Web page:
Avalanche Problem 2
  • Wet Loose
    Wet Loose
Wet Loose
Wet Loose avalanches are the release of wet unconsolidated snow or slush. These avalanches typically occur within layers of wet snow near the surface of the snowpack, but they may quickly gouge into lower snowpack layers. Like Loose Dry Avalanches, they start at a point and entrain snow as they move downhill, forming a fan-shaped avalanche. Other names for loose-wet avalanches include point-release avalanches or sluffs. Loose Wet avalanches can trigger slab avalanches that break into deeper snow layers.
More info at Avalanche.org

With another spike in temperatures, rain up to 1,300′ and wet snow to 2,000′, we may see additional natural wet avalanche activity below 2,000′. Many of the gullies along the Seward Highway and Seattle Ridge have slide over the past week, wet debris can be seen in the bottom of these. Although most of these slides start as dry avalanches in the Alpine and run into wet snow on the descent, some do initiate below 2,000′ as true wet avalanches. Needless to say, steering clear of runout zones is advised.

Additional Concern
  • Deep Persistent Slabs
    Deep Persistent Slabs
Deep Persistent Slabs
Deep Persistent Slab avalanches are the release of a thick cohesive layer of hard snow (a slab), when the bond breaks between the slab and an underlying persistent weak layer deep in the snowpack. The most common persistent weak layers involved in deep, persistent slabs are depth hoar or facets surrounding a deeply buried crust. Deep Persistent Slabs are typically hard to trigger, are very destructive and dangerous due to the large mass of snow involved, and can persist for months once developed. They are often triggered from areas where the snow is shallow and weak, and are particularly difficult to forecast for and manage.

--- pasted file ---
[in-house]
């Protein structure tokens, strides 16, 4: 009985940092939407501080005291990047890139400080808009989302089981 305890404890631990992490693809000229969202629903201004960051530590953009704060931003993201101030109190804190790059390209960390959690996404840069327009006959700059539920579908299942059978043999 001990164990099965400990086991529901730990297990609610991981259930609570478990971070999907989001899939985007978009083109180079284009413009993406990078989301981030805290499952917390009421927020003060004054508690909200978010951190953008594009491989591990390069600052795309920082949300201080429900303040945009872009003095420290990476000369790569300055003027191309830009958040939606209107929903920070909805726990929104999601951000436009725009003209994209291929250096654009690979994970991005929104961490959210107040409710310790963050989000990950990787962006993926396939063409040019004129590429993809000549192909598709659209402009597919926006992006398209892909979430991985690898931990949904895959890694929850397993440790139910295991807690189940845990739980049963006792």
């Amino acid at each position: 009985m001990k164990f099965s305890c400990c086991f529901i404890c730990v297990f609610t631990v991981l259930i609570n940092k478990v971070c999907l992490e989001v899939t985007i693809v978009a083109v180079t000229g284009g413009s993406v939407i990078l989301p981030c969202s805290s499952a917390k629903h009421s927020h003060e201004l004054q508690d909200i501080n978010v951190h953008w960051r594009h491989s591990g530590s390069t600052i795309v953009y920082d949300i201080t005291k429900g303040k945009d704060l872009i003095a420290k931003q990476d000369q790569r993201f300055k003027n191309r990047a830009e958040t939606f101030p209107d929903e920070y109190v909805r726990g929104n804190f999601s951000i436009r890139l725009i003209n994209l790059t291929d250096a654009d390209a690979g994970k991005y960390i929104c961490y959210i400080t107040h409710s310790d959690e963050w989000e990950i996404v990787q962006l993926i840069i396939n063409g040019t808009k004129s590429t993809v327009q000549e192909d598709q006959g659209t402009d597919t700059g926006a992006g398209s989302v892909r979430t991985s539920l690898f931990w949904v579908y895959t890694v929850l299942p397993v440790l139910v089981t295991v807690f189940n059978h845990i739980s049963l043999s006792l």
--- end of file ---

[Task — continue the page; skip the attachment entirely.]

More info at Avalanche.org

Sitting under 5-7′ of settled storm snow is a layer of old faceted snow over the Thanksgiving Rain Crust. As we pile more and more load on top of this facet/crust combo, we could see very large avalanches. Some of the large avalanche activity seen during this past week may have ‘stepped-down’ into this deeper layer. And, just one more reason to let the mountains be as these storms roll through.

Mon, January 4th, 2016

Yesterday’s weather saw intermittent light snowfall above 900′ and light rain below this. Accumulation was 0-2″. Skies were overcast with a few breaks in cloud cover. Winds were moderate (averaging in the teens with gusts in the 40’smph) from an Easterly direction. Temperatures were in the mid 20’s F on the ridgetops and around 32F at 1,000′.

Overnight, temperatures have climbed to 39F at 1,000′ on Turnagain Pass (I know, yikes!) and the upper 20’s on the ridgetops. Winds are on the rise as well, averaging 40-50mph with gusts over 80mph. This is all in response to another large Pacific storm in the Gulf, which is ushering in sub-tropical moisture, and warm temperatures today.  By 6pm tonight we are expecting 1″ of rain to fall below 1,300′ and up to a foot of snow at the high elevations; another 1″ of water (10-12″ snow up high) is expected tonight but the rain line should drop to ~600 (which is good news for snow at the parking lots). Winds today will be very strong – averages in the 50’smph with gusts over 90mph.

A break in storm systems tomorrow and Wednesday may allow skies to clear a bit before yet another warm/wind/wet storm arrives on Thursday/Friday.

PRECIPITATION 24-hour data (6am – 6am)

  Temp Avg (F) Snow (in) Water (in) Snow Depth (in)
Center Ridge (1880′) 29   1   0.2   85  
Summit Lake (1400′) 30   0   0   30  
Alyeska Mid (1700′) 32   2    0.2  62

RIDGETOP 24-hour data (6am – 6am)

  Temp Avg (F) Wind Dir Wind Avg (mph) Wind Gust (mph)
Sunburst (3812′)  24  NE 23   80  
Seattle Ridge (2400′) 26   N/A   N/A     N/A    
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This is a general backcountry avalanche advisory issued for Turnagain Arm with Turnagain Pass as the core advisory area. This advisory does not apply to highways, railroads or operating ski areas.